Ahhh, this one speaks to my heart! How DO we manage to have hobbies and do good academic work at the same time? As someone who has a few craftsy hobbies on the side, I can relate to a lot of the experiences and concerns in this post. How lovely to have them expressed so well!

  4. Yes, yes, yes! I made eight sweaters in the 4-5 months leading up to my comprehensive orals and now am on my sixth or seventh shawl/scarf this year as I wrap up my dissertation. Knitting has been absolutely necessary for me to maintain balance and give myself creative downtime. As I begin teaching full-time this fall, I know I’ll want/need to keep this practice alive and it’s good to know it’s possible. I note that it wasn’t until year three that you resumed crafting this way – in retrospect, could you have in years 1 and 2? Thank you for writing about the importance of this!

  5. Absolutely. I remember meeting someone new not long after I’d started my first faculty position, and they asked me what I did outside work. There was a long silence while a little voice wailed in my mind, “I used to be an interesting person…”

  6. Agreed – *especially* about scheduling it in. My calendar controls me now (and not the other way around), so I make sure the fun things are in there as a standing commitment.

    Also good if you can find a hobby that keeps you physically fit; that’s another thing that is so easy to neglect.

    Another good answer to the question: “I’m more efficient than you!” 😉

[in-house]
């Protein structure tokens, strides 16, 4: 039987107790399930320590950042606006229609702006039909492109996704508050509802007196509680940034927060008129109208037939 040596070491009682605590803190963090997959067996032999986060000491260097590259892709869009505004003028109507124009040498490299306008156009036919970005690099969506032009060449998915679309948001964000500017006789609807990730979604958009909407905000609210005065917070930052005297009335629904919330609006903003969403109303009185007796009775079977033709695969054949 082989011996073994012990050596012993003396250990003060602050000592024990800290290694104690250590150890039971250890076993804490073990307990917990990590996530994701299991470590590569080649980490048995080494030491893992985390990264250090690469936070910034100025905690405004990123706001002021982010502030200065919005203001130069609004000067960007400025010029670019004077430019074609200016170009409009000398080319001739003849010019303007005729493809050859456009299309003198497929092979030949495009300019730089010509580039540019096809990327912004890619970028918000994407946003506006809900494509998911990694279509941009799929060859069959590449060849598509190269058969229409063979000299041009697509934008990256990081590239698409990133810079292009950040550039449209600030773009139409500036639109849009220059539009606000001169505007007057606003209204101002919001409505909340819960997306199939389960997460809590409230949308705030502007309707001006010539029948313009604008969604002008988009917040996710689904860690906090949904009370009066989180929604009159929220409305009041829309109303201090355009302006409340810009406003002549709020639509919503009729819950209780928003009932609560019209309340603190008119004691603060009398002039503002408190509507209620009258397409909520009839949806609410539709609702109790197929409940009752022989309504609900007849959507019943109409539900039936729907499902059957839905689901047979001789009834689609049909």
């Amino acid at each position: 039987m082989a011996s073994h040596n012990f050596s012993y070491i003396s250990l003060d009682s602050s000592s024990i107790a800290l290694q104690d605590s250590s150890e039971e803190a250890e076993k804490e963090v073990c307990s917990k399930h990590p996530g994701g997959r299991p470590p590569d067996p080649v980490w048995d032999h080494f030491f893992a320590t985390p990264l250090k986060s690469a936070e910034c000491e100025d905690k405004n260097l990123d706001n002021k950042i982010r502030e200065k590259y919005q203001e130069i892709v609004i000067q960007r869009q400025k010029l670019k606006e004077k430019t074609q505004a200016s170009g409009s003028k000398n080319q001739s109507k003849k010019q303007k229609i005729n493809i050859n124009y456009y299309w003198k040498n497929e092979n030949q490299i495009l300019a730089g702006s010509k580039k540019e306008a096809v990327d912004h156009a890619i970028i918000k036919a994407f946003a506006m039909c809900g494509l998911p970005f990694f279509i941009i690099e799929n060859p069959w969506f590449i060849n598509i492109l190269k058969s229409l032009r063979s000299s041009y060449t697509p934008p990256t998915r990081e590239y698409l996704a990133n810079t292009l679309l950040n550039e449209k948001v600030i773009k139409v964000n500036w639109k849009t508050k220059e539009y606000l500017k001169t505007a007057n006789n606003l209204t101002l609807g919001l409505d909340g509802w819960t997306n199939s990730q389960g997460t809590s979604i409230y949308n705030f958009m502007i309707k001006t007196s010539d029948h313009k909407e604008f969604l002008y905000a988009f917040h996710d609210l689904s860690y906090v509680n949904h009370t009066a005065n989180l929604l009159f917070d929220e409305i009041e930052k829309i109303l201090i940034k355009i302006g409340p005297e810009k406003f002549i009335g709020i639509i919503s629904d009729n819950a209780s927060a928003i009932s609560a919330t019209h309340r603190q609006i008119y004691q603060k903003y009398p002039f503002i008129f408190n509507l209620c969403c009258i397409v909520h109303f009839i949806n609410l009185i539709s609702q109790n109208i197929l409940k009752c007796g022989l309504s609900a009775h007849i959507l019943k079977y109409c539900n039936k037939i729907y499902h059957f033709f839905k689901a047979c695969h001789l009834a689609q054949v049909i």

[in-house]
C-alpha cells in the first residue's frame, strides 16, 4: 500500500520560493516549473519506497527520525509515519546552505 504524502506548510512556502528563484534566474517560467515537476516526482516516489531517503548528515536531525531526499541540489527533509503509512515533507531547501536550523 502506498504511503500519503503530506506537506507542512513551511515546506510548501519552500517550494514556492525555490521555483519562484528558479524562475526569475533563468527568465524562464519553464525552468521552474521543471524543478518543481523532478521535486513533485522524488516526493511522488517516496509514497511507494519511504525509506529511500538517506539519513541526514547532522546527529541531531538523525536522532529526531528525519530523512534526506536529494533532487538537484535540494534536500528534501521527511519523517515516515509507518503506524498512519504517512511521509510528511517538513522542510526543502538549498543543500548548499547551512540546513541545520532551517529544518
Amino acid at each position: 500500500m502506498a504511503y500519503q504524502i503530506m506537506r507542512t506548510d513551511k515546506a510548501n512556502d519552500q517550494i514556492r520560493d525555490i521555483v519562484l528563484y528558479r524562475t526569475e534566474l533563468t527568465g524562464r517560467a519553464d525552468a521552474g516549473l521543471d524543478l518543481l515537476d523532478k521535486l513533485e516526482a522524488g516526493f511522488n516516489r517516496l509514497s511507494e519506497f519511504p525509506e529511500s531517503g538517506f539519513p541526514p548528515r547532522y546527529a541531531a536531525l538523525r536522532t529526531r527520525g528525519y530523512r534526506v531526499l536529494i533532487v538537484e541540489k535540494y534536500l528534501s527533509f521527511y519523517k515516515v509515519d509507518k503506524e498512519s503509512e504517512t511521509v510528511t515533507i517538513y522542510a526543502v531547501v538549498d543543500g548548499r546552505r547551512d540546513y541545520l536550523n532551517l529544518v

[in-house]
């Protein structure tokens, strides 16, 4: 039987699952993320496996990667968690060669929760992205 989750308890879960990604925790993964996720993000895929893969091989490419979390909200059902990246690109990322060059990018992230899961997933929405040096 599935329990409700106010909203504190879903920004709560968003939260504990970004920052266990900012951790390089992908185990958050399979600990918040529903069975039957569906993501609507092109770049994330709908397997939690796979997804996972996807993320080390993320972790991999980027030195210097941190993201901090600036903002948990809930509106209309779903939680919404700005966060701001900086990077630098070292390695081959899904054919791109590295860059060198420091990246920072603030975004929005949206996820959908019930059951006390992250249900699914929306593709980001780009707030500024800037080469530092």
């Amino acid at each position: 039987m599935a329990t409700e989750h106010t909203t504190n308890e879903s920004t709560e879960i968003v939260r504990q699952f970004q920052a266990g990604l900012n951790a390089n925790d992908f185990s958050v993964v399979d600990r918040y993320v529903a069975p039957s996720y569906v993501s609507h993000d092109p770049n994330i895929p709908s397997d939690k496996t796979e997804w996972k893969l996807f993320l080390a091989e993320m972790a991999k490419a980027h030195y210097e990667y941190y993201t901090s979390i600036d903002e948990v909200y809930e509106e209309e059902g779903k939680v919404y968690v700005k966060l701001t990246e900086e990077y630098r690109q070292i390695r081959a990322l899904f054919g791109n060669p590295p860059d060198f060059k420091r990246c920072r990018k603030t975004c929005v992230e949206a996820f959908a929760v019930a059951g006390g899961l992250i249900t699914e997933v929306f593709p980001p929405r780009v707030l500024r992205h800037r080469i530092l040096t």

7. I love this so much. I’ve been on a bit of a self-care kick lately and the idea that you can almost trick yourself that you are working by doing an activity like knitting or crocheting is a brilliant idea to me. Also, as far as the time thing … so many people have time to watch a million different shows on netflix or cable yet no one seems to question that. The idea of engaging in useful, healthy activities like knitting or training for a marathon are so foreign to people. It’s bizarre and should stop.

  8. Nothing against sports, but picture the talking-about-sports conversations that always seem to fill the idle time before faculty meetings, in hallways, at happy hours etc. Can you IMAGINE if someone asked those guys/gals “Oh, how do you find the TIME to watch sports?!” It’s silly that some hobbies are seen as “a given” and others are seen as frivolous enough to even ask that question. Good for you for using your hands and your creativity.

  9. Very nice post. I have found that there is often time within our “busy” workdays for the fun and rejuvenating parts of the job.